India's foreign minister on Tuesday declined to say whether his government can achieve agreement on a nuclear pact with the United States within a time frame recommended by the Bush administration.
A day after meetings with US President George W Bush and Secretary of State Condoleezza Rice, Foreign Minister Pranab Mukherjee said the coalition government in New Delhi was still seeking consensus on the deal opposed by its communist allies.
"At this juncture, it is difficult for me to indicate any time frame by which we will be able to complete this process," Mukherjee told reporters at a news conference.
"There are certain issues which are yet to be resolved. Unless those are resolved, it will be difficult for us to fix any particular time frame."
US officials have warned that the deal, which would provide India access to American nuclear fuel and technology, could fall through if it is not presented to Congress for required approval by July.
The government of Indian Prime Minister Manmohan Singh wants nuclear power as a source of clean energy to help attain an economic growth target of 9 to 10 percent a year over the next two decades.
But the government remains deadlocked with communist members of the coalition who oppose the deal as detrimental to India's security. The communists have threatened to bring down the government if it tries to push the deal through.
Some nonproliferation advocates also believe the agreement undermines global efforts to prevent the spread of nuclear weapons.
On Monday, Mukherjee bluntly acknowledged "we have some political problems in our country" over the deal.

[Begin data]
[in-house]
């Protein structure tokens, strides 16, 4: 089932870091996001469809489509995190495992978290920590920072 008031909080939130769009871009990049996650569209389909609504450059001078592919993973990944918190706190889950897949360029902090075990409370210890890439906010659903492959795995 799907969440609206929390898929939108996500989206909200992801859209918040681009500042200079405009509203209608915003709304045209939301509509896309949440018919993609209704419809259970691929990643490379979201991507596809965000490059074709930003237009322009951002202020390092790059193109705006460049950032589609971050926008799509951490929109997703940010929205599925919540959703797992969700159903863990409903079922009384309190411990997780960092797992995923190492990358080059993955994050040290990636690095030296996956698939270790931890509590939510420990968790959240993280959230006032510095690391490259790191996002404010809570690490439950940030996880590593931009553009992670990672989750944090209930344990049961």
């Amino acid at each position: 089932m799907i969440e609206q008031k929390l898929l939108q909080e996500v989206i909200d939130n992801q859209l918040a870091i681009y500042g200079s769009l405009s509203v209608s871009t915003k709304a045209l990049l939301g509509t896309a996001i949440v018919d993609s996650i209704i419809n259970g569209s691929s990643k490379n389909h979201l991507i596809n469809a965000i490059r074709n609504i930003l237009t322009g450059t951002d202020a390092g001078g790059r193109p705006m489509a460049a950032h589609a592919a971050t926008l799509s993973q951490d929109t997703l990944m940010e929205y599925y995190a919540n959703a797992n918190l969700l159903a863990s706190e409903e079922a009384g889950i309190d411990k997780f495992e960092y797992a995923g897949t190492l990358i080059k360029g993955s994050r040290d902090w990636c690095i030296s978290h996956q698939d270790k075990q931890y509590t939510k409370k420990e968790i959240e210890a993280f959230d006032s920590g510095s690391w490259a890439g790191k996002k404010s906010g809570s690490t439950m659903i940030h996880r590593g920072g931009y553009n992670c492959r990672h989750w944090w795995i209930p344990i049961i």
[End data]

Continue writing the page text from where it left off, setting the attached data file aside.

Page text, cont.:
US State Department spokesman Sean McCormack on Tuesday said as time goes by "it gets more and more difficult" to win US congressional approval because of the legislative calendar truncated this year in advance of the November 4 US election.
But a prospective Senate schedule showed lawmakers penciled in for legislative sessions in July, August, September and October, as well as a possible lame-duck session following the November election.
Mukherjee told reporters on Tuesday India has completed negotiations for an agreement on India-specific safeguards with the International Atomic Energy Agency. But the agreement has not yet been signed or forwarded to the U.N. nuclear watchdog's board of governors for approval.
A deal would also need approval from the 45-nation Nuclear Suppliers Group.
The communists have allowed the government to negotiate with the IAEA on condition that the outcome of the talks will be reported to them.
Mukherjee said the government has shared a broad outline of the IAEA negotiations with critics and promised more disclosures soon.
"They wanted some more details and they will get them in the next meeting," he said.